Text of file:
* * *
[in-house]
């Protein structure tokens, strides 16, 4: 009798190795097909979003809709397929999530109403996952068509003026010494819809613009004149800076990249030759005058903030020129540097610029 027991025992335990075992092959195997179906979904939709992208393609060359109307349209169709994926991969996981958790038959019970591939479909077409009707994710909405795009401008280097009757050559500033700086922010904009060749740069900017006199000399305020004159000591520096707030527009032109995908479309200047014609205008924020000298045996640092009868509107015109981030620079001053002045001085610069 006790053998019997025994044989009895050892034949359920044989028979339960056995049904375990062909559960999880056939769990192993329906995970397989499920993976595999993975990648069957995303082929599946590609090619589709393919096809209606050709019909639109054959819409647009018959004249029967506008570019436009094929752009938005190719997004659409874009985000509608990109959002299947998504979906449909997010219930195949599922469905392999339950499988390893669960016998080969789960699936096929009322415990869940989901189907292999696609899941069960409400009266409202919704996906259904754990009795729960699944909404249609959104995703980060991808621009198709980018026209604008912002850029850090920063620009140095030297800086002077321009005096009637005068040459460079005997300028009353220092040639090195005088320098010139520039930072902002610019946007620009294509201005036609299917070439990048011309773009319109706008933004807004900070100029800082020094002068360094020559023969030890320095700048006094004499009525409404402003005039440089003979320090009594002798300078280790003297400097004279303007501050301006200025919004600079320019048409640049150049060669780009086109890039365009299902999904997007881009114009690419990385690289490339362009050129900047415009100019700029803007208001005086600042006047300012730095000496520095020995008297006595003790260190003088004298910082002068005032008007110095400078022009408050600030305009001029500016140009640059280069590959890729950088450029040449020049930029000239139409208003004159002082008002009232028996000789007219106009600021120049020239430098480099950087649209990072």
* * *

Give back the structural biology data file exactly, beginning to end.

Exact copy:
[in-house]
């Protein structure tokens, strides 16, 4: 009798190795097909979003809709397929999530109403996952068509003026010494819809613009004149800076990249030759005058903030020129540097610029 027991025992335990075992092959195997179906979904939709992208393609060359109307349209169709994926991969996981958790038959019970591939479909077409009707994710909405795009401008280097009757050559500033700086922010904009060749740069900017006199000399305020004159000591520096707030527009032109995908479309200047014609205008924020000298045996640092009868509107015109981030620079001053002045001085610069 006790053998019997025994044989009895050892034949359920044989028979339960056995049904375990062909559960999880056939769990192993329906995970397989499920993976595999993975990648069957995303082929599946590609090619589709393919096809209606050709019909639109054959819409647009018959004249029967506008570019436009094929752009938005190719997004659409874009985000509608990109959002299947998504979906449909997010219930195949599922469905392999339950499988390893669960016998080969789960699936096929009322415990869940989901189907292999696609899941069960409400009266409202919704996906259904754990009795729960699944909404249609959104995703980060991808621009198709980018026209604008912002850029850090920063620009140095030297800086002077321009005096009637005068040459460079005997300028009353220092040639090195005088320098010139520039930072902002610019946007620009294509201005036609299917070439990048011309773009319109706008933004807004900070100029800082020094002068360094020559023969030890320095700048006094004499009525409404402003005039440089003979320090009594002798300078280790003297400097004279303007501050301006200025919004600079320019048409640049150049060669780009086109890039365009299902999904997007881009114009690419990385690289490339362009050129900047415009100019700029803007208001005086600042006047300012730095000496520095020995008297006595003790260190003088004298910082002068005032008007110095400078022009408050600030305009001029500016140009640059280069590959890729950088450029040449020049930029000239139409208003004159002082008002009232028996000789007219106009600021120049020239430098480099950087649209990072």